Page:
The following piece was my "parting shot" in the debate between me and Mary Lefkowitz set up by Harper Collins in May 1997. I wrote it a few days after her "parting shot" appeared. Not trusting my own computer skills, I asked the computer assistant in our building to send it to the debate. He told me that it had gone through successfully. After two weeks and near the end of the month we had set aside for the debate, it had not appeared. I, therefore, had it sent again. However, I was told by the organiser that Mary Lefkowitz objected to the publication of my letter because I had had too long in which to prepare it. So she had the last word.
I feel it would be helpful to readers (and me) to have my last word in the electronic debate. The points made here were not taken up in the 2nd edition of Not Out of Africa.
Reply to ML's Reply to my Reply to her Response to my Review.
M.L. points out correctly that there are favourable references to my work in BAR. However, for every favourable one, there are scores if not hundreds of unfavourable ones and I do not accept that this ratio represents the balance of responses to BA, even among Classicists and Ancient Historians. It is true that the two scholars with the most relevant expertise, Burstein and Ray have serious criticisms of my work but M.L.'s statement that "their writings can hardly be considered as endorsements of BA," is difficult to sustain when the first described BA as:
A serious work that deals in a serious way with many of the principal issues of Aegean History in the second millennium B. C. and one can ask little more of any historical work.
The second concluded his review:
Demands to be taken seriously
every page that Bernal
writes is educating and enthralling. To agree with all his
thesis may be a sign of naivety, but not to have spent time in his company is a sign of nothing at all.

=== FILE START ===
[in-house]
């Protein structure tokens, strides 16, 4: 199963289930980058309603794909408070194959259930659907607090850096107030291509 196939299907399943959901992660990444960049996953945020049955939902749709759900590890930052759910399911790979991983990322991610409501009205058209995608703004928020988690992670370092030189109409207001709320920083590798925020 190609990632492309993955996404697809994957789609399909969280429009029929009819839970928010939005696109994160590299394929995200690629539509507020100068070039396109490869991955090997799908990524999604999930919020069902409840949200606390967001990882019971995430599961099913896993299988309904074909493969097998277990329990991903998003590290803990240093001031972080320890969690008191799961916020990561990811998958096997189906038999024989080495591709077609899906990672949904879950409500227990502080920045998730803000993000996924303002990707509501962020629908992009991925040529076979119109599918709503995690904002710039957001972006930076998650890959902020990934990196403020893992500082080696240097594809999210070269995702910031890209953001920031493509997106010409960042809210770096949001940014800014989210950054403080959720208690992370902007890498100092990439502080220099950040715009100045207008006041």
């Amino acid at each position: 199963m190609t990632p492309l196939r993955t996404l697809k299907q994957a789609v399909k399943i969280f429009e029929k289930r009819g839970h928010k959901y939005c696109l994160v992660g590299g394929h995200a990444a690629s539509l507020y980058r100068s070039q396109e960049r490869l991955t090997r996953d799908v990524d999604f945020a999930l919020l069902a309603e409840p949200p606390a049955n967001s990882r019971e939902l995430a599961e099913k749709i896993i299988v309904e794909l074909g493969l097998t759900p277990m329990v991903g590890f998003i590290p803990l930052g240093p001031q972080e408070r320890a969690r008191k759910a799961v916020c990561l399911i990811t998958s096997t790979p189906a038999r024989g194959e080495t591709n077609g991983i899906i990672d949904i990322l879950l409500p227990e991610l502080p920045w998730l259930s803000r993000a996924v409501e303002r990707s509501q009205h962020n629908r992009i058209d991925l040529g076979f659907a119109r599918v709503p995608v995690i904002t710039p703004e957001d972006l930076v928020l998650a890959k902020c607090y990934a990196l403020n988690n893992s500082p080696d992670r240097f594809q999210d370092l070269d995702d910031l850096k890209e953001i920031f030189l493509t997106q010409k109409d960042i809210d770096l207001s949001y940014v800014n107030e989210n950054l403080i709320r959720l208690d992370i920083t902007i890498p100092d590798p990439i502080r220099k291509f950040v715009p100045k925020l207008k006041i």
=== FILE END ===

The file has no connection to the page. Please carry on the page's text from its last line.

For reasons of space, I did not give details of my conviction that an orthodox training not in linguistics but in Indo-European linguistics does not always prepare one for handling problems of linguistic contact, especially those between languages belonging to different language families. This combined with their failure to learn the rudiments of Ancient Egyptian made Jasanoff and Nussbaum far less competent to pass judgment of my work than Ray and Rendsburg who had already published reviews of BA. I merely promised the details in my forthcoming review of BAR in Classical Philology. (This was later cancelled by the editor but they will be included in Black Athena Writes Back. Duke U.P. Forthcoming). For the same reason of space, I shall merely give three examples here.
In the first place, J.& N. maintain (BAR 188) that in convincing etymologies, voiced stops in Semitic and Egyptian were "systematically represented by voiced stops in Greek," and that the same was true "mutatis mutandis"" for unvoiced ones. A glance at the Greek transcriptions of Hebrew names in the Septuagint, or at the Egyptian ones in the section on transcriptions and acknowledged loans in Erman and Grapow's standard Wörterbuch der Aegyptischen Sprache would have shown them that this was completely untrue. Just to give a couple of well known examples, the West Semitic gåmål became the Greek kamelos and the Egyptian god Inpw was rendered Anubis in Greek.